For example, Consider this :

L={anbn|n≥1}L={anbn|n≥1} and R={bn|n≥1}R={bn|n≥1}

then L/R={an|n≥1}L/R={an|n≥1} Which is Regular.

plz explain this part!

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For $A, B ⊆ Σ^*$, define

$A/B = \{x ∈ Σ^* | ∃y ∈ B, xy ∈ A\}$

If $L$ is a $CFL$ and $R$ is regular, then $L/R$ is

- Regular
- $CFL$ but not regular
- Recursive but not $CFL$
- None of the above

+2 votes

Best answer

**Answer : D**

$L/R$ where $L$ is CFL and $R$ is Regular, then $L/R$ will definitely be CFL because CFL's are closed under right Quotient operation with Regular languages. (See proof here if interested : https://cs.stackexchange.com/questions/20090/closure-of-cfl-against-right-quotient-with-regular-languages )

Though, CFL's are closed under right Quotient operation with Regular languages, But this only means that CFL under right Quotient operation with Regular languages will be CFL. It doesn't mean that It can't be Regular.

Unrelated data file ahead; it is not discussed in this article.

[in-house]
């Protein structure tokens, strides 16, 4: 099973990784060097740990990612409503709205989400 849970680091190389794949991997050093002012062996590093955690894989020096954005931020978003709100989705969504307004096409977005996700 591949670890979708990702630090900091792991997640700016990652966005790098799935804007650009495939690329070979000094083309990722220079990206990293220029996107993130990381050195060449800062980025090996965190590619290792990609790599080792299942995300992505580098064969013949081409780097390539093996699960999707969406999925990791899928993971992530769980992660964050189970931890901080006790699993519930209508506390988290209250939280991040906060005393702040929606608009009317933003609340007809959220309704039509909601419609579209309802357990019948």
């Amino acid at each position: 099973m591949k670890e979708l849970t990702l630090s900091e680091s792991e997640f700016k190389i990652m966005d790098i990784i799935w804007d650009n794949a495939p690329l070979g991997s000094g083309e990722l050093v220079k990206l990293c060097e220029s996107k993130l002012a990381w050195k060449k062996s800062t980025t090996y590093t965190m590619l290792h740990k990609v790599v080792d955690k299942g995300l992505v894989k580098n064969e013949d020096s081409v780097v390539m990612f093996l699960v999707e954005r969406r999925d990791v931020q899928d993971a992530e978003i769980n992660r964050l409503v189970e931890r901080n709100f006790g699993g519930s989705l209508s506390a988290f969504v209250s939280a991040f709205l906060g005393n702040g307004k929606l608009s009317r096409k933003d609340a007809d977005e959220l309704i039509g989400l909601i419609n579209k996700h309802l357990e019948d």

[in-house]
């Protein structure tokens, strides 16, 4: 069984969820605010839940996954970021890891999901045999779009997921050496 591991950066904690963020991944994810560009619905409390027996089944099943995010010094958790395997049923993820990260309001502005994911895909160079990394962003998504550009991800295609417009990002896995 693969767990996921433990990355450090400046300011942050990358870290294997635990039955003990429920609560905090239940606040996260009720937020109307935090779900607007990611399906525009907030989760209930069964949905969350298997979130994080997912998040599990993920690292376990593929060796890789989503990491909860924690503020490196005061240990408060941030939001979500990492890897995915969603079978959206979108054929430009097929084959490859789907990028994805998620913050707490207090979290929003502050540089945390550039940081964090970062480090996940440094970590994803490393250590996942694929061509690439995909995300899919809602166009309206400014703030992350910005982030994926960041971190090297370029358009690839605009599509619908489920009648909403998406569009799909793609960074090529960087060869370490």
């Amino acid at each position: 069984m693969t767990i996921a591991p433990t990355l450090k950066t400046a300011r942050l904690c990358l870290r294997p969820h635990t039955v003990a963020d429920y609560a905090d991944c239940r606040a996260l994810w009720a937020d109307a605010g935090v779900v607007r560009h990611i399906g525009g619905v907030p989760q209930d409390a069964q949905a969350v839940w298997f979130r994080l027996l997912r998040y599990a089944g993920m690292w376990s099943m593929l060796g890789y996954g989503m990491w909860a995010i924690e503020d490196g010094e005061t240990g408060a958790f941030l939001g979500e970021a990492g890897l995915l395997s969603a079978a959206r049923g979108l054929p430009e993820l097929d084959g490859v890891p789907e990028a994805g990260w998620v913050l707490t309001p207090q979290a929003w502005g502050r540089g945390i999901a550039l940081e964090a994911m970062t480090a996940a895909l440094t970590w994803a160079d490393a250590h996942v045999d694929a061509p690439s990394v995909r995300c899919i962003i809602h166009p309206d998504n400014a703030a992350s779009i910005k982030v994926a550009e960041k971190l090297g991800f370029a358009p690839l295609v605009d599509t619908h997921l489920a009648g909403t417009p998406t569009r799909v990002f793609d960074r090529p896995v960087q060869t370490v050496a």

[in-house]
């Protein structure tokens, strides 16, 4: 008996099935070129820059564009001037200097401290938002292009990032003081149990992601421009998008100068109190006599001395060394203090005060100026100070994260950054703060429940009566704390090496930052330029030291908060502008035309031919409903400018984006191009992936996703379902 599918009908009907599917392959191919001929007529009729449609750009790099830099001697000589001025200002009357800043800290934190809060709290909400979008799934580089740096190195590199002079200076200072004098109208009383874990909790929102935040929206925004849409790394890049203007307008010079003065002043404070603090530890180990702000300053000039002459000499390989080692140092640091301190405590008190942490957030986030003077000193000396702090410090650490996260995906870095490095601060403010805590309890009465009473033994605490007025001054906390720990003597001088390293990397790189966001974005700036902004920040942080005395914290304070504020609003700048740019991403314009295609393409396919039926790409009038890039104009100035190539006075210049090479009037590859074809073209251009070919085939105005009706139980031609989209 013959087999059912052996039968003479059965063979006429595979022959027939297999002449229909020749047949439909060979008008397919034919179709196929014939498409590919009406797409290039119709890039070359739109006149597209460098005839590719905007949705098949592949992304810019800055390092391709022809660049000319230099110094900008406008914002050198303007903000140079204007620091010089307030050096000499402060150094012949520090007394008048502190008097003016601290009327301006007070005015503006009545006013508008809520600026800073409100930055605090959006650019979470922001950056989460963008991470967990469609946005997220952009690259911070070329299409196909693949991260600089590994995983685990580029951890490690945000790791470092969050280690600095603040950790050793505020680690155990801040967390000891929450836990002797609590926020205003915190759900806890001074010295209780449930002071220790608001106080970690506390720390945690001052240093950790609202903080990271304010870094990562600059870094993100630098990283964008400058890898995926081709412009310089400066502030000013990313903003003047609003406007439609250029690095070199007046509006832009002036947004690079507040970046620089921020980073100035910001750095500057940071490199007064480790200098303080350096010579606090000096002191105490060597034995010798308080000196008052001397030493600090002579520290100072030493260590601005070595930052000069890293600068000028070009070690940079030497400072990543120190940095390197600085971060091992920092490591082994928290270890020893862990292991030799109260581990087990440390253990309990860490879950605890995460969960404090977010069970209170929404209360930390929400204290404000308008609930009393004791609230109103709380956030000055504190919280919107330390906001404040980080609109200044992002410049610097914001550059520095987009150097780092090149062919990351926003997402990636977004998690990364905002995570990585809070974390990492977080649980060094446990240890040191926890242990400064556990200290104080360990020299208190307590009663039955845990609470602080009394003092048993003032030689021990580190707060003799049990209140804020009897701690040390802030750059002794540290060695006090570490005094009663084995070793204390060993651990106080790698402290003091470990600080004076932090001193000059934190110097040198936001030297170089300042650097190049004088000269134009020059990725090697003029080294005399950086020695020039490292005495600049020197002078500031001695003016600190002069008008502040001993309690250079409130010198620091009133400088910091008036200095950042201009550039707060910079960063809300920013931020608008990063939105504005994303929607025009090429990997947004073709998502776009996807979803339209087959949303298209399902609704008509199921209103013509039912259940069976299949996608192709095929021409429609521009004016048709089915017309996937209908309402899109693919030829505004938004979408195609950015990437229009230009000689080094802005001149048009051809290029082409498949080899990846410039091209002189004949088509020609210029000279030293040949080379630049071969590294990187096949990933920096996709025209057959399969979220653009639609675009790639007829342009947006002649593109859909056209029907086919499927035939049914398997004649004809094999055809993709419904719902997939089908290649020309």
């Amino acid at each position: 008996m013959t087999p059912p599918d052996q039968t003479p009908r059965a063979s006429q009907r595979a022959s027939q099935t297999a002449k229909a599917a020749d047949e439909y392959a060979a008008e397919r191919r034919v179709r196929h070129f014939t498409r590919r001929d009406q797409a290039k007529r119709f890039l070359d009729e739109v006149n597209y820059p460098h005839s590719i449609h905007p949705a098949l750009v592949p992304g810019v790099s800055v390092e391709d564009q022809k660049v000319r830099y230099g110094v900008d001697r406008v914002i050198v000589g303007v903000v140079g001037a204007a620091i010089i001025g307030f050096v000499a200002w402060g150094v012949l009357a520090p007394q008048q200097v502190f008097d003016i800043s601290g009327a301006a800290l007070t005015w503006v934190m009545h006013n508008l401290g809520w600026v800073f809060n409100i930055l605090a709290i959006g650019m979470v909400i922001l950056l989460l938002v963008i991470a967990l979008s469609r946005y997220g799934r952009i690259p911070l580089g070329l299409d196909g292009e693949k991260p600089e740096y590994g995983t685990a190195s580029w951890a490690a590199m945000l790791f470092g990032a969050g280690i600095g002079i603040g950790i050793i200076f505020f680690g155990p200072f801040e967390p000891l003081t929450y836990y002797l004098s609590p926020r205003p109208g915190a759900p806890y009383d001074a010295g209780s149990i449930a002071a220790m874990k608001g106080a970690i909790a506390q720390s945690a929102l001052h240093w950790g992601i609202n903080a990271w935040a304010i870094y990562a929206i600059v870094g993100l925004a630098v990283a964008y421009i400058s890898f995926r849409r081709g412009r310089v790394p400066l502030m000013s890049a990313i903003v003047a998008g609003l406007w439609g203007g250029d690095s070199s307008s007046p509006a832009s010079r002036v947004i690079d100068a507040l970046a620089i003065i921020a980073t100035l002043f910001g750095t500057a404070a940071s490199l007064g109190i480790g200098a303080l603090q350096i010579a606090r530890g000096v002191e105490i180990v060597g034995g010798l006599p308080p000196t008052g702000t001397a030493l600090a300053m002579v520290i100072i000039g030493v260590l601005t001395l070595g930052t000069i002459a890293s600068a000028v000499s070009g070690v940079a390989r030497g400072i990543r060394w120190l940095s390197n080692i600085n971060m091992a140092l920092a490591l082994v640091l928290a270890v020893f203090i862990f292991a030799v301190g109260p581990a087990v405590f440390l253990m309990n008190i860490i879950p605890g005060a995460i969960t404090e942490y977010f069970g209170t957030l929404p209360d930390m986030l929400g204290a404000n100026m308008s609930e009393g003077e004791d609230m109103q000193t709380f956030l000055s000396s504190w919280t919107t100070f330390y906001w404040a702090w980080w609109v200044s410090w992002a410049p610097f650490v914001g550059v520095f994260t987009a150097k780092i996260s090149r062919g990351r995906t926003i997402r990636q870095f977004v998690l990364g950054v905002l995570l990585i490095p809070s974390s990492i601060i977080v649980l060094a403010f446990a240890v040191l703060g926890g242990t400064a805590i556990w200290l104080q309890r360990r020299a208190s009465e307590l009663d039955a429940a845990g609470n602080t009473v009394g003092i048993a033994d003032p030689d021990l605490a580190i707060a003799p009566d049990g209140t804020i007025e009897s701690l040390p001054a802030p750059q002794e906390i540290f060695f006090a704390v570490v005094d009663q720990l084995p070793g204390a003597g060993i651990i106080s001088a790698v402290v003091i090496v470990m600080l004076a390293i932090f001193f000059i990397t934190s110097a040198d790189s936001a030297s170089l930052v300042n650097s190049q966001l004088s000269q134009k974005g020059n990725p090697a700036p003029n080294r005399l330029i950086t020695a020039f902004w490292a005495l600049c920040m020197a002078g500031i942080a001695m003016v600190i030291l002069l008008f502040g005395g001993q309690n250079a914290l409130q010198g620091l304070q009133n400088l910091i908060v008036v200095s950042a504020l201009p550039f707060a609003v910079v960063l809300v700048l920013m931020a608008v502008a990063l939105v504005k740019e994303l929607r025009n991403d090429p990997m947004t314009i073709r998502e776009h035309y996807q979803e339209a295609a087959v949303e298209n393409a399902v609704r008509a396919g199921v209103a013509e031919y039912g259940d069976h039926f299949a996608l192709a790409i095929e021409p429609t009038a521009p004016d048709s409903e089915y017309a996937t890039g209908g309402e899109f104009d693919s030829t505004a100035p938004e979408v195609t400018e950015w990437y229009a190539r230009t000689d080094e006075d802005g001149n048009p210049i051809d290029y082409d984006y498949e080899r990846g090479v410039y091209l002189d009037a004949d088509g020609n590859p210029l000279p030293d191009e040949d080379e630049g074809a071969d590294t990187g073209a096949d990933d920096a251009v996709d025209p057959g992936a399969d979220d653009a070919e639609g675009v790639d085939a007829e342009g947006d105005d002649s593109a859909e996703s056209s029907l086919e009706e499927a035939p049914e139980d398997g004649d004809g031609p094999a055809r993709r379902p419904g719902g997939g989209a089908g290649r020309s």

For instance, If the given CFL itself is Regular then result will also be regular.

Or Even if $L$ is Non-regular CFL, then also $L/R$ can be Regular.

For example, Consider this :

$L = \left \{ a^nb^n \,\,|\,\,n \geq 1 \right \}$ and $R = \left \{ b^n \,\,|\,\,n \geq 1 \right \}$

then $L/R = \left \{ a^n \,\,|\,\,n \geq 1 \right \}$ Which is Regular.

So, the correct answer for the asked question will be "$L/R \,\,is\,\, CFL$. Hence, Option D is correct.

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